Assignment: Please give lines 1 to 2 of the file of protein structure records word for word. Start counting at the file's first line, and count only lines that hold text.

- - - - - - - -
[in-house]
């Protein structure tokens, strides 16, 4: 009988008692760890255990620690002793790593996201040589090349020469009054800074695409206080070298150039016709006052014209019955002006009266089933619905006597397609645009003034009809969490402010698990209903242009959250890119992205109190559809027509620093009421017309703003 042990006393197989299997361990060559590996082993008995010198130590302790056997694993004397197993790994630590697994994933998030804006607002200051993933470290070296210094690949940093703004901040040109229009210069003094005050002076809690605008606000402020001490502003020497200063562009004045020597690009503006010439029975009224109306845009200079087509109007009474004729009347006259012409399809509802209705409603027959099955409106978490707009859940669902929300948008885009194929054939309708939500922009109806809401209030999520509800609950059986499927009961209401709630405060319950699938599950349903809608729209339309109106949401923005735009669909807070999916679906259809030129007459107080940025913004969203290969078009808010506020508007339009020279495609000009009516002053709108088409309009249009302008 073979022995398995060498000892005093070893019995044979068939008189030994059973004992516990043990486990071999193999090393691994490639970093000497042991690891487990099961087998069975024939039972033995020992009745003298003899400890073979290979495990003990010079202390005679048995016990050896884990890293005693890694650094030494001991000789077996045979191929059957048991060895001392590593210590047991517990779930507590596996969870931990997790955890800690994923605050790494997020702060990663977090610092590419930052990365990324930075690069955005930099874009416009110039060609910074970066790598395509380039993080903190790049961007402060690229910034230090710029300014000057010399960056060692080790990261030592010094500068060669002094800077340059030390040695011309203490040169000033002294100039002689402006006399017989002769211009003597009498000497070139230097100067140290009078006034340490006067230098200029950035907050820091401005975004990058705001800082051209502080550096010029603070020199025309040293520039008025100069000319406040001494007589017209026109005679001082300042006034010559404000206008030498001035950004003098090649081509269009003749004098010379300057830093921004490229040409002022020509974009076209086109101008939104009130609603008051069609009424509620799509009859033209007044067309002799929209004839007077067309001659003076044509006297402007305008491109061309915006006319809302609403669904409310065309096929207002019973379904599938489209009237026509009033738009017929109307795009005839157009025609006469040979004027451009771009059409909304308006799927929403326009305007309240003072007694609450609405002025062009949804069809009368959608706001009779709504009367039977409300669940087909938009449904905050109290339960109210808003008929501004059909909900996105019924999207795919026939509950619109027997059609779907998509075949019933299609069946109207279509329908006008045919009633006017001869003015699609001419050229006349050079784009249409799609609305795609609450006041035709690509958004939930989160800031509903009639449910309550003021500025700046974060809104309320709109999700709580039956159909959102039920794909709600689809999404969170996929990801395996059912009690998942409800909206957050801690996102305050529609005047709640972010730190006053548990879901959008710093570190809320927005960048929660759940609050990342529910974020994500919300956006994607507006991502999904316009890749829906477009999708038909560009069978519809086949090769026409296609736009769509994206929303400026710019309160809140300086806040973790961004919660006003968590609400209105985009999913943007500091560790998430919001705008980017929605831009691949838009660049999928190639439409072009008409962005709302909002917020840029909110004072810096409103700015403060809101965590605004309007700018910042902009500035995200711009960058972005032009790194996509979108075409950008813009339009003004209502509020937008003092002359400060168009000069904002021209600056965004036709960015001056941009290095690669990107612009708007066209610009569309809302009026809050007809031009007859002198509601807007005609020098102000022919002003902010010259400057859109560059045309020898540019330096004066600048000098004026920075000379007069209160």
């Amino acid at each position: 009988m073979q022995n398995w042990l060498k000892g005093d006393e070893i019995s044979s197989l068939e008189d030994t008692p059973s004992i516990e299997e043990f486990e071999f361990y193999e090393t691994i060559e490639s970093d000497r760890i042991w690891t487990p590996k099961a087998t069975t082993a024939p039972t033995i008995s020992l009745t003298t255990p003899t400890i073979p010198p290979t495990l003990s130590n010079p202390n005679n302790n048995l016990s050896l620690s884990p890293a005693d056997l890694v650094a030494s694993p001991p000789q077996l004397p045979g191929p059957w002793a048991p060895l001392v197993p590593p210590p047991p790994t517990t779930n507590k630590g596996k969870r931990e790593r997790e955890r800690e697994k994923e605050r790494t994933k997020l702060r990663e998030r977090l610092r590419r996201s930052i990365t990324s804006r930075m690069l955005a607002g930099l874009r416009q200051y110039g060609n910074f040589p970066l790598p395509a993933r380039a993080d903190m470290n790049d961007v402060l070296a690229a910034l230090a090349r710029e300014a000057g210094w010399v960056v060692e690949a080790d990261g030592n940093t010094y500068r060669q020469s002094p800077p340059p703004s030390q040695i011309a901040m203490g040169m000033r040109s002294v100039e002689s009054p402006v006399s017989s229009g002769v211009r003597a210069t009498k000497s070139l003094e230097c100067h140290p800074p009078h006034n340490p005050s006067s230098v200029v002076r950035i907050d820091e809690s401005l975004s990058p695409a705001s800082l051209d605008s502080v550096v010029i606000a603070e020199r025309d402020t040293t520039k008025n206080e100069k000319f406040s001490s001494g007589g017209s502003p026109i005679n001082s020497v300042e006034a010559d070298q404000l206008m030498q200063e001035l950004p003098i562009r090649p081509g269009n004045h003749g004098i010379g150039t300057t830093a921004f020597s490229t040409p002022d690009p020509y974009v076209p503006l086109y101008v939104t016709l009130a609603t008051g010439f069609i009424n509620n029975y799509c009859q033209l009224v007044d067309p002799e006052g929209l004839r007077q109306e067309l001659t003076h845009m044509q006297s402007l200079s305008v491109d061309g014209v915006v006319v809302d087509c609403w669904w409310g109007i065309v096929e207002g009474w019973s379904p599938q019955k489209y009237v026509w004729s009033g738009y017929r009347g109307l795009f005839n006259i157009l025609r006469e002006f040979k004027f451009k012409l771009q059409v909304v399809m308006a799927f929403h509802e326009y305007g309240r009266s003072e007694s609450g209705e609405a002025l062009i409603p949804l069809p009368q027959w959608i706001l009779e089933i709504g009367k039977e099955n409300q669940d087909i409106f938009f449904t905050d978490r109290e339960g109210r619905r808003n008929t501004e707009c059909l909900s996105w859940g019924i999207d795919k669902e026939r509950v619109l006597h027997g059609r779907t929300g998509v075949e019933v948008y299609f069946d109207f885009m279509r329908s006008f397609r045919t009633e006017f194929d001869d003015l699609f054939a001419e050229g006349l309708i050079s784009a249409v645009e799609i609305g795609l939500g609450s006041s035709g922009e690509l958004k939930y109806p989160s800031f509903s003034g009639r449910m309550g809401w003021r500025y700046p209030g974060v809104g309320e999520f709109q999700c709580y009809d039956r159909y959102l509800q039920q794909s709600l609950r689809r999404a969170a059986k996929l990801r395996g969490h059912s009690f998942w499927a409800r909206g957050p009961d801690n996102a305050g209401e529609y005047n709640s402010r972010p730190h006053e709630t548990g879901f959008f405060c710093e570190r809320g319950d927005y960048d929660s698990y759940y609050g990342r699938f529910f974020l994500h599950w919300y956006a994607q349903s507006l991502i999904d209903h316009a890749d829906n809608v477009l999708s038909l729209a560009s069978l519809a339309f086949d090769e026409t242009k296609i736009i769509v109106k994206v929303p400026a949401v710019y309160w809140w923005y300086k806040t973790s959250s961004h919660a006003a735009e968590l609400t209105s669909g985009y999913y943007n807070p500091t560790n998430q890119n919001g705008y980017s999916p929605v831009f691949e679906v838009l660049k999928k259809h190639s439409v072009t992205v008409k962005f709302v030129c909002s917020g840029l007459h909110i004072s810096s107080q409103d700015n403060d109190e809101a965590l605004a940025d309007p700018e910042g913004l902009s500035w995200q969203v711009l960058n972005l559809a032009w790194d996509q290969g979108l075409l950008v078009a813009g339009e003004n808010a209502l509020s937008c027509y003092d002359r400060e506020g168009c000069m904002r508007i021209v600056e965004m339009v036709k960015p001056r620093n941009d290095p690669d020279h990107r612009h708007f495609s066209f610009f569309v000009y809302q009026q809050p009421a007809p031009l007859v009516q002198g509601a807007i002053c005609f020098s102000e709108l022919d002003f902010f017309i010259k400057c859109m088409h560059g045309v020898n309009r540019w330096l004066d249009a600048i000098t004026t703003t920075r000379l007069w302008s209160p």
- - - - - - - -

[in-house]
């Protein structure tokens, strides 16, 4: 009988008692760890255990620690002793790593996201040589090349020469009054800074695409206080070298150039016709006052014209019955002006009266089933619905006597397609645009003034009809969490402010698990209903242009959250890119992205109190559809027509620093009421017309703003 042990006393197989299997361990060559590996082993008995010198130590302790056997694993004397197993790994630590697994994933998030804006607002200051993933470290070296210094690949940093703004901040040109229009210069003094005050002076809690605008606000402020001490502003020497200063562009004045020597690009503006010439029975009224109306845009200079087509109007009474004729009347006259012409399809509802209705409603027959099955409106978490707009859940669902929300948008885009194929054939309708939500922009109806809401209030999520509800609950059986499927009961209401709630405060319950699938599950349903809608729209339309109106949401923005735009669909807070999916679906259809030129007459107080940025913004969203290969078009808010506020508007339009020279495609000009009516002053709108088409309009249009302008 073979022995398995060498000892005093070893019995044979068939008189030994059973004992516990043990486990071999193999090393691994490639970093000497042991690891487990099961087998069975024939039972033995020992009745003298003899400890073979290979495990003990010079202390005679048995016990050896884990890293005693890694650094030494001991000789077996045979191929059957048991060895001392590593210590047991517990779930507590596996969870931990997790955890800690994923605050790494997020702060990663977090610092590419930052990365990324930075690069955005930099874009416009110039060609910074970066790598395509380039993080903190790049961007402060690229910034230090710029300014000057010399960056060692080790990261030592010094500068060669002094800077340059030390040695011309203490040169000033002294100039002689402006006399017989002769211009003597009498000497070139230097100067140290009078006034340490006067230098200029950035907050820091401005975004990058705001800082051209502080550096010029603070020199025309040293520039008025100069000319406040001494007589017209026109005679001082300042006034010559404000206008030498001035950004003098090649081509269009003749004098010379300057830093921004490229040409002022020509974009076209086109101008939104009130609603008051069609009424509620799509009859033209007044067309002799929209004839007077067309001659003076044509006297402007305008491109061309915006006319809302609403669904409310065309096929207002019973379904599938489209009237026509009033738009017929109307795009005839157009025609006469040979004027451009771009059409909304308006799927929403326009305007309240003072007694609450609405002025062009949804069809009368959608706001009779709504009367039977409300669940087909938009449904905050109290339960109210808003008929501004059909909900996105019924999207795919026939509950619109027997059609779907998509075949019933299609069946109207279509329908006008045919009633006017001869003015699609001419050229006349050079784009249409799609609305795609609450006041035709690509958004939930989160800031509903009639449910309550003021500025700046974060809104309320709109999700709580039956159909959102039920794909709600689809999404969170996929990801395996059912009690998942409800909206957050801690996102305050529609005047709640972010730190006053548990879901959008710093570190809320927005960048929660759940609050990342529910974020994500919300956006994607507006991502999904316009890749829906477009999708038909560009069978519809086949090769026409296609736009769509994206929303400026710019309160809140300086806040973790961004919660006003968590609400209105985009999913943007500091560790998430919001705008980017929605831009691949838009660049999928190639439409072009008409962005709302909002917020840029909110004072810096409103700015403060809101965590605004309007700018910042902009500035995200711009960058972005032009790194996509979108075409950008813009339009003004209502509020937008003092002359400060168009000069904002021209600056965004036709960015001056941009290095690669990107612009708007066209610009569309809302009026809050007809031009007859002198509601807007005609020098102000022919002003902010010259400057859109560059045309020898540019330096004066600048000098004026920075000379007069209160």